Seniors Housing Business

ASHA 2018

Seniors Housing Business is the magazine that helps you navigate the evolution of the seniors housing industry.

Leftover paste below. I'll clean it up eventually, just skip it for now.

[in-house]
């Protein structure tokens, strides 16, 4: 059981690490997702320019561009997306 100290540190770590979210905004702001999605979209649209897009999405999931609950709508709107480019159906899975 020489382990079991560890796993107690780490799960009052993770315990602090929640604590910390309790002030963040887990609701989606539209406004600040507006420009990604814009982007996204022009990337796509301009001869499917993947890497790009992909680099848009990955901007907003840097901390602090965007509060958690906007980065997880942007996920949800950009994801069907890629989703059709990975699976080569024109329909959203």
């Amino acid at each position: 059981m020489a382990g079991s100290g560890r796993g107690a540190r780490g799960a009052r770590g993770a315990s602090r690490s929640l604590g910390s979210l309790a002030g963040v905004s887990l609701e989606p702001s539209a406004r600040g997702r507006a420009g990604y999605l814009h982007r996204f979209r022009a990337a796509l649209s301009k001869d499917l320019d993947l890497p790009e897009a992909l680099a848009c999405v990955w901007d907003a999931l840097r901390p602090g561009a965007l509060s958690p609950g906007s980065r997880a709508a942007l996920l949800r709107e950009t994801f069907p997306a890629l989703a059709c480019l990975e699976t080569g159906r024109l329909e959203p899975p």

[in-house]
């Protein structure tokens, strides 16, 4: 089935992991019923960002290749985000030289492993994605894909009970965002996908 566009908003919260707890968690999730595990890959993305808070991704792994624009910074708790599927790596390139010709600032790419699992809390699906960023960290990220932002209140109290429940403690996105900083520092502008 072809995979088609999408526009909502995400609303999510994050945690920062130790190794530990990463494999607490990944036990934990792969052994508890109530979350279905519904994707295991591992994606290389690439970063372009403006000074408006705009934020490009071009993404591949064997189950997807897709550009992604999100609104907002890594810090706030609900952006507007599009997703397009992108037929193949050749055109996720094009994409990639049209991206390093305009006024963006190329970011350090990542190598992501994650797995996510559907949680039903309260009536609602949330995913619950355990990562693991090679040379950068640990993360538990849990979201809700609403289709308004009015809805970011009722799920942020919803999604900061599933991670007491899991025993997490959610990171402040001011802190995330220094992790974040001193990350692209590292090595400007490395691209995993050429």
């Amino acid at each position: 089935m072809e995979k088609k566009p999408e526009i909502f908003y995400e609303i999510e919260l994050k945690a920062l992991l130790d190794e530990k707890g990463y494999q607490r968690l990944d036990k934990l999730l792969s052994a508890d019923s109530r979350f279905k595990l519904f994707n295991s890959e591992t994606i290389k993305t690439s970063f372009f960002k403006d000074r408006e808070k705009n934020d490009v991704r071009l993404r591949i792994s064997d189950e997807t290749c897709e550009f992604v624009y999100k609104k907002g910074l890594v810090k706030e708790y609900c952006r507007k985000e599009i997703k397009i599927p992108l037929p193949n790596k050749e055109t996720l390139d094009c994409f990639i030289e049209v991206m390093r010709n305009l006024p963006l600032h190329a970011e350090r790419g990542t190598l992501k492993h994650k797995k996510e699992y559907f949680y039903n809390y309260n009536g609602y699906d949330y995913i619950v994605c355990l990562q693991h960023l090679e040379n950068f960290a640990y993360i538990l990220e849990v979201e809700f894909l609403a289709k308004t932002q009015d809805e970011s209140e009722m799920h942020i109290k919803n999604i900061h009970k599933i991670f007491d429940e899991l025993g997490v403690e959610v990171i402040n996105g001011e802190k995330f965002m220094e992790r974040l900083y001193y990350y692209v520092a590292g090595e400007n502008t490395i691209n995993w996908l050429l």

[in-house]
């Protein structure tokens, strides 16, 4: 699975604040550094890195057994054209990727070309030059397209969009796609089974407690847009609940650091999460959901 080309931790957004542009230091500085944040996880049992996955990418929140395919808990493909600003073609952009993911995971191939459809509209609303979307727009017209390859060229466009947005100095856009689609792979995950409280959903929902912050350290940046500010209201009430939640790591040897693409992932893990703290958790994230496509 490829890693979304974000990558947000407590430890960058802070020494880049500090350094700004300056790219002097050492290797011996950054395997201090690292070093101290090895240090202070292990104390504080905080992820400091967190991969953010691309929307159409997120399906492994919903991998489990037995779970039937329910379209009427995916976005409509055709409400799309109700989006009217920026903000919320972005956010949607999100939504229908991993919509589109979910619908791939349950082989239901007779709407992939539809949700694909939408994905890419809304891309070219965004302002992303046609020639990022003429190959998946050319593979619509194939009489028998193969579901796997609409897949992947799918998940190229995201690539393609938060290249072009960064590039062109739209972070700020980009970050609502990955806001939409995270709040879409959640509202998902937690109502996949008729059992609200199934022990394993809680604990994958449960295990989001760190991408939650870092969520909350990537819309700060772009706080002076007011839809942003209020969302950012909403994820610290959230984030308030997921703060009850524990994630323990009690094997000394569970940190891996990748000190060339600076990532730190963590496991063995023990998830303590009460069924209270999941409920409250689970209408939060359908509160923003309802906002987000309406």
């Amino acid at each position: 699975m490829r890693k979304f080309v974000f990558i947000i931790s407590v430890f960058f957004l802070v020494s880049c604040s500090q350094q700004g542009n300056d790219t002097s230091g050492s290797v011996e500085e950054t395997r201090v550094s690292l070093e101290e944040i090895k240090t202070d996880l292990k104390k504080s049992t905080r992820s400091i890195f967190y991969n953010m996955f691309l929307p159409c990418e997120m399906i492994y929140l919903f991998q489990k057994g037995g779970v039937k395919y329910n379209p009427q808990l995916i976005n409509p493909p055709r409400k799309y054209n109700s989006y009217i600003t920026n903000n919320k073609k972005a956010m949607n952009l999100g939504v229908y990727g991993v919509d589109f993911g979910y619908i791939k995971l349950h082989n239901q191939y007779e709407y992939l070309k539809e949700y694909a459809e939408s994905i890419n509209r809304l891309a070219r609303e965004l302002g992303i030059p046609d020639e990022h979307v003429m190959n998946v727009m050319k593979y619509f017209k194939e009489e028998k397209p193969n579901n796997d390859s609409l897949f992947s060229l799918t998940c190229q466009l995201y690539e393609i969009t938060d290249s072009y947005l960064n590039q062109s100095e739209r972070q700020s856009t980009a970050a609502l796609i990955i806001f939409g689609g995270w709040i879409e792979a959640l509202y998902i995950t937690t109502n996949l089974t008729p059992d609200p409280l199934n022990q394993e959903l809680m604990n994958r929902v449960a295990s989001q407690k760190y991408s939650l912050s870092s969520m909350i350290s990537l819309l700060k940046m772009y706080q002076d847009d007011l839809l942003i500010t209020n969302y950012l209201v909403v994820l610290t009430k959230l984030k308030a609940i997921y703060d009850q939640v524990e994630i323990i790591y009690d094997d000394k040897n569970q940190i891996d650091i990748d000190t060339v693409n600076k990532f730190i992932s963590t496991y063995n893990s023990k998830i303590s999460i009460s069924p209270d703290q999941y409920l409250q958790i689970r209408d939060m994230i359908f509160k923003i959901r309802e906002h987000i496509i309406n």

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strates that an operator's staff can really be involved in neutralizing those types of behaviors. ASHA has also undertaken a research project with George Mason Univer- sity. Can you tell us more about it? Schless: The study, an outgrowth of our public policy committee's work, is titled The Evolving Healthcare System: Coordinated Care and Out- comes Tracking in Independent Living and Assisted Living Communities. It's probably the first study of its kind to determine the extent to which provid- ers are offering coordinated access to ancillary health services for indepen- dent or assisted living residents. The study tracked health and wellness outcomes and utilization of electronic health records. Andrew Carle, director of the assisted living/ senior housing administration pro- gram at George Mason University, and Dr. John Cantiello, a professor and colleague of Carle, conducted the research. The industry will find this work very interesting because it quantifies a good deal of involvement, both on the independent living and assisted living side. For example, 86 per- cent of independent living settings offered residents formal access to at least one ancillary health service. What in the data stood out? Schless: There are opportunities for some providers to play a big- ger role and be more involved in providing pre-acute and eventually post-acute services. We will con- tinue to discuss the role of private pay senior living in this broader healthcare arena. Accreditation raises the bar Michael, about 75 percent of Senior Resource Group's 32 communities are accredited by the Commission on Accreditation of Rehabilitation Facilities (CARF). How important is accreditation in your view? Grust: Well, let me start by explaining what accreditation is. Essentially, you have a third party that audits your community and measures its performance against a thousand different standards and best practices. Frankly, from our perspective it really harkens back to delivering on quality of life. We have a huge responsibility to ensure that we are providing an environ- ment that does adhere to best prac- tices and has standards. Obviously, on the assisted living side communi- ties are licensed. At the end of the day, consumers are looking for answers. They're looking for the warm comfort of knowing that this is a place that they can depend on. The adult daughter is often making that decision. She is driving that due diligence process. Accreditation is very important. You wouldn't go into a hospital that wasn't accredited. This is along those same lines. The audit ensures that an outside organization has reviewed your operation. For us, it is a great rallying point for each community when it is going through an audit. The staff rises to the occasion. We do live by it. Our operating procedures are tethered very heavily to best practices. It's been a very positive commitment that we've made. How long does the audit process take and how thorough is it? Grust: The audit itself is two days. The surveyors interview department heads and look at all of our files. We prepare for the audit, but we live by it. It's a three-year accreditation. We have a care and compliance director in our company. It takes awhile before a community is ready for CARF accreditation. If we buy an asset, it takes over a year for us to make it even eligible, because we have to infuse our operating proce- dures into the community. How much does it cost for a community to be accredited? Grust: The application fee is about $1,000, and it costs about $7,000 to $8,000 for the actual audit. Spread over three years, that's a financial commitment of about $3,000 per year. Is CARF well known? Grust: CARF is not as well known as it should be. The accreditation process is something that a lot of continuing care retirement commu- nities (CCRCs) and non-for-profits have lived by forever. There are only a handful of operators that have gone through the process. In general, the industry is seeking answers on how to ensure that best practices are adhered to. There are a thousand different CARF standards that are very rigor- ous and robust and touch on nearly every aspect of what you deliver on as an operator. The process is transparent, correct? Grust: Absolutely, and it's possible for a senior living community to fail the audit and not receive CARF accreditation. For us, the accredita- tion process is a rallying point for our communities. People recognize that this is a very serious quality assessment. We're entrusted with the responsibility of somebody's life. I've spoken to a lot of my peers about accreditation. The reaction of some is, "Oh my gosh, who wants to go through it?" I say, "Why not go through it?" What better way is there to ensure that everyone is pull- ing on the same oar, that everyone understands how important it is for operators to deliver on these stan- dards for the sake of our industry's credibility? n Interview with Grust and Schless AS H A 50 2018 78 2018 ASHA 50

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